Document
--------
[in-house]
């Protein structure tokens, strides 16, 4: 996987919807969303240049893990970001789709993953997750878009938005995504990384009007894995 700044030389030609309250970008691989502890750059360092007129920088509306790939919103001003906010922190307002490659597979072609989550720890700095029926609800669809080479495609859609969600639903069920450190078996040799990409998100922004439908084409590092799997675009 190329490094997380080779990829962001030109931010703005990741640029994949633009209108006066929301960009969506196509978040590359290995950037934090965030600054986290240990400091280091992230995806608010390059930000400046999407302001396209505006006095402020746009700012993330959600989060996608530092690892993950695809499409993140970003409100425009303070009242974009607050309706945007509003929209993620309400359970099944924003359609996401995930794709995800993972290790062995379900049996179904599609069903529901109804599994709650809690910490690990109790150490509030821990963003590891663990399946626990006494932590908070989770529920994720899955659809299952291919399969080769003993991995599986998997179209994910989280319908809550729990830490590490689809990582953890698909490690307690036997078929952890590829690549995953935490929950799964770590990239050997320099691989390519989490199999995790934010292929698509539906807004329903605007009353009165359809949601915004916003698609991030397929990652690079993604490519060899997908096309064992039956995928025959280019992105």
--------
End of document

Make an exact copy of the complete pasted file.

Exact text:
[in-house]
């Protein structure tokens, strides 16, 4: 996987919807969303240049893990970001789709993953997750878009938005995504990384009007894995 700044030389030609309250970008691989502890750059360092007129920088509306790939919103001003906010922190307002490659597979072609989550720890700095029926609800669809080479495609859609969600639903069920450190078996040799990409998100922004439908084409590092799997675009 190329490094997380080779990829962001030109931010703005990741640029994949633009209108006066929301960009969506196509978040590359290995950037934090965030600054986290240990400091280091992230995806608010390059930000400046999407302001396209505006006095402020746009700012993330959600989060996608530092690892993950695809499409993140970003409100425009303070009242974009607050309706945007509003929209993620309400359970099944924003359609996401995930794709995800993972290790062995379900049996179904599609069903529901109804599994709650809690910490690990109790150490509030821990963003590891663990399946626990006494932590908070989770529920994720899955659809299952291919399969080769003993991995599986998997179209994910989280319908809550729990830490590490689809990582953890698909490690307690036997078929952890590829690549995953935490929950799964770590990239050997320099691989390519989490199999995790934010292929698509539906807004329903605007009353009165359809949601915004916003698609991030397929990652690079993604490519060899997908096309064992039956995928025959280019992105």